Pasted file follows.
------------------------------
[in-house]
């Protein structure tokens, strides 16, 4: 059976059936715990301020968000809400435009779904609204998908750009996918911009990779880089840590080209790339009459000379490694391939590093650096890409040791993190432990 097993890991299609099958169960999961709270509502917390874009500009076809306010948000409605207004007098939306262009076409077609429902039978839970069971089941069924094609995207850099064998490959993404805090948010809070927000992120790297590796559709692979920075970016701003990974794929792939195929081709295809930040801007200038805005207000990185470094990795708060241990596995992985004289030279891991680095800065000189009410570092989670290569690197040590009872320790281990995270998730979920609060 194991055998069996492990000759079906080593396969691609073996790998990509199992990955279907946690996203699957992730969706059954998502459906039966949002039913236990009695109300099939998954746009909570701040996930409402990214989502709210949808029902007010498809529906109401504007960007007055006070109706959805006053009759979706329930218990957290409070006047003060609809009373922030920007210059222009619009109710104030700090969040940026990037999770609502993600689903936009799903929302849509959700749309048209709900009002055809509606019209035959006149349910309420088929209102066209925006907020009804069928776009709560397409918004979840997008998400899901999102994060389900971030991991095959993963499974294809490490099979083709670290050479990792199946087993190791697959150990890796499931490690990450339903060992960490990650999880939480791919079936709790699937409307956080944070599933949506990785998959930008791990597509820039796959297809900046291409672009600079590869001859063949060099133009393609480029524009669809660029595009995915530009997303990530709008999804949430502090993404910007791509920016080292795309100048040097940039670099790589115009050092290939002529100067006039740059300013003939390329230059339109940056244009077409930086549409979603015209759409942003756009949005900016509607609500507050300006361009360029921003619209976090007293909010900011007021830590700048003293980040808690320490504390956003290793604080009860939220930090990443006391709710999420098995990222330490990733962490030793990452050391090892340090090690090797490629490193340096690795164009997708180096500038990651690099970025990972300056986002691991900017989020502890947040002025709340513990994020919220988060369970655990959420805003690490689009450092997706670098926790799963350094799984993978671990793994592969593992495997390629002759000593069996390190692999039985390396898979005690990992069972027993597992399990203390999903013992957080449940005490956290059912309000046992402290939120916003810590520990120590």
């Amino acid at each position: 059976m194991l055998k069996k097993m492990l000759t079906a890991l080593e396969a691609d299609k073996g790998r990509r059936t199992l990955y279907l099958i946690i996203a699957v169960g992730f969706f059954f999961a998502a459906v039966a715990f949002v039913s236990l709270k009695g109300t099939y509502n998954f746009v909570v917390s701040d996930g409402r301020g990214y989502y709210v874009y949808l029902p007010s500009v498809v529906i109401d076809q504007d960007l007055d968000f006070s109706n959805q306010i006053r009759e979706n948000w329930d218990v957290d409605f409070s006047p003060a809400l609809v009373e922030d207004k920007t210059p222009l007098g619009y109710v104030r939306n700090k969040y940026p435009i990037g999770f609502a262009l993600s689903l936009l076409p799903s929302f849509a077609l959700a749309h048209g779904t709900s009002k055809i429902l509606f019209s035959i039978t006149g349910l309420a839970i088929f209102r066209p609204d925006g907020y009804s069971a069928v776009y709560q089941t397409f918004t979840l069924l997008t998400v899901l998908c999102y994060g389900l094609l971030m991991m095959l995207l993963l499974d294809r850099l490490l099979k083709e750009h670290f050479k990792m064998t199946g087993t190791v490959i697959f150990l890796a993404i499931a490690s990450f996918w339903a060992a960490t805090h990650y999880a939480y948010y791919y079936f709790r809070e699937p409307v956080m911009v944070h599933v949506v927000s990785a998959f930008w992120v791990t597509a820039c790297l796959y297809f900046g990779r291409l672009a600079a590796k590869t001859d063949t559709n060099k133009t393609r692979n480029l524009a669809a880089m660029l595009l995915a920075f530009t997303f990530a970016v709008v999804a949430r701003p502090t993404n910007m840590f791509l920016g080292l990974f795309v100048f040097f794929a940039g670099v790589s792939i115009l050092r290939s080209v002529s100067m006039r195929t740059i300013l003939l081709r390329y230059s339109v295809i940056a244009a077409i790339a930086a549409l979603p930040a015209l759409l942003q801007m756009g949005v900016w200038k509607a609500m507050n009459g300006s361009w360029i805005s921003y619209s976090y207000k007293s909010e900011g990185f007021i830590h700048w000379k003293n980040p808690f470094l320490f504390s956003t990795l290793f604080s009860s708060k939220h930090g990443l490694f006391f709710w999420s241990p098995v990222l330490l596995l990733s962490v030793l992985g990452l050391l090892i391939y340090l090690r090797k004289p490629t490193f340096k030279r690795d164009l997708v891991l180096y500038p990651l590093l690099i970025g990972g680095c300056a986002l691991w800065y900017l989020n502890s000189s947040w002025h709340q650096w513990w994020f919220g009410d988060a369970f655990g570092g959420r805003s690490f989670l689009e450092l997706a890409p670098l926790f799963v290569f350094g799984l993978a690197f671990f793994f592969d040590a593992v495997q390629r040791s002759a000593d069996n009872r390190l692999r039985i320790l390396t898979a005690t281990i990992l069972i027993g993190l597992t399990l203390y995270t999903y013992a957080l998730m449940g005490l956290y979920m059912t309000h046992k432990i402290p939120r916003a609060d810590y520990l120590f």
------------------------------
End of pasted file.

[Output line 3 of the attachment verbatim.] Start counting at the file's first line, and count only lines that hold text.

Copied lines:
């Amino acid at each position: 059976m194991l055998k069996k097993m492990l000759t079906a890991l080593e396969a691609d299609k073996g790998r990509r059936t199992l990955y279907l099958i946690i996203a699957v169960g992730f969706f059954f999961a998502a459906v039966a715990f949002v039913s236990l709270k009695g109300t099939y509502n998954f746009v909570v917390s701040d996930g409402r301020g990214y989502y709210v874009y949808l029902p007010s500009v498809v529906i109401d076809q504007d960007l007055d968000f006070s109706n959805q306010i006053r009759e979706n948000w329930d218990v957290d409605f409070s006047p003060a809400l609809v009373e922030d207004k920007t210059p222009l007098g619009y109710v104030r939306n700090k969040y940026p435009i990037g999770f609502a262009l993600s689903l936009l076409p799903s929302f849509a077609l959700a749309h048209g779904t709900s009002k055809i429902l509606f019209s035959i039978t006149g349910l309420a839970i088929f209102r066209p609204d925006g907020y009804s069971a069928v776009y709560q089941t397409f918004t979840l069924l997008t998400v899901l998908c999102y994060g389900l094609l971030m991991m095959l995207l993963l499974d294809r850099l490490l099979k083709e750009h670290f050479k990792m064998t199946g087993t190791v490959i697959f150990l890796a993404i499931a490690s990450f996918w339903a060992a960490t805090h990650y999880a939480y948010y791919y079936f709790r809070e699937p409307v956080m911009v944070h599933v949506v927000s990785a998959f930008w992120v791990t597509a820039c790297l796959y297809f900046g990779r291409l672009a600079a590796k590869t001859d063949t559709n060099k133009t393609r692979n480029l524009a669809a880089m660029l595009l995915a920075f530009t997303f990530a970016v709008v999804a949430r701003p502090t993404n910007m840590f791509l920016g080292l990974f795309v100048f040097f794929a940039g670099v790589s792939i115009l050092r290939s080209v002529s100067m006039r195929t740059i300013l003939l081709r390329y230059s339109v295809i940056a244009a077409i790339a930086a549409l979603p930040a015209l759409l942003q801007m756009g949005v900016w200038k509607a609500m507050n009459g300006s361009w360029i805005s921003y619209s976090y207000k007293s909010e900011g990185f007021i830590h700048w000379k003293n980040p808690f470094l320490f504390s956003t990795l290793f604080s009860s708060k939220h930090g990443l490694f006391f709710w999420s241990p098995v990222l330490l596995l990733s962490v030793l992985g990452l050391l090892i391939y340090l090690r090797k004289p490629t490193f340096k030279r690795d164009l997708v891991l180096y500038p990651l590093l690099i970025g990972g680095c300056a986002l691991w800065y900017l989020n502890s000189s947040w002025h709340q650096w513990w994020f919220g009410d988060a369970f655990g570092g959420r805003s690490f989670l689009e450092l997706a890409p670098l926790f799963v290569f350094g799984l993978a690197f671990f793994f592969d040590a593992v495997q390629r040791s002759a000593d069996n009872r390190l692999r039985i320790l390396t898979a005690t281990i990992l069972i027993g993190l597992t399990l203390y995270t999903y013992a957080l998730m449940g005490l956290y979920m059912t309000h046992k432990i402290p939120r916003a609060d810590y520990l120590f």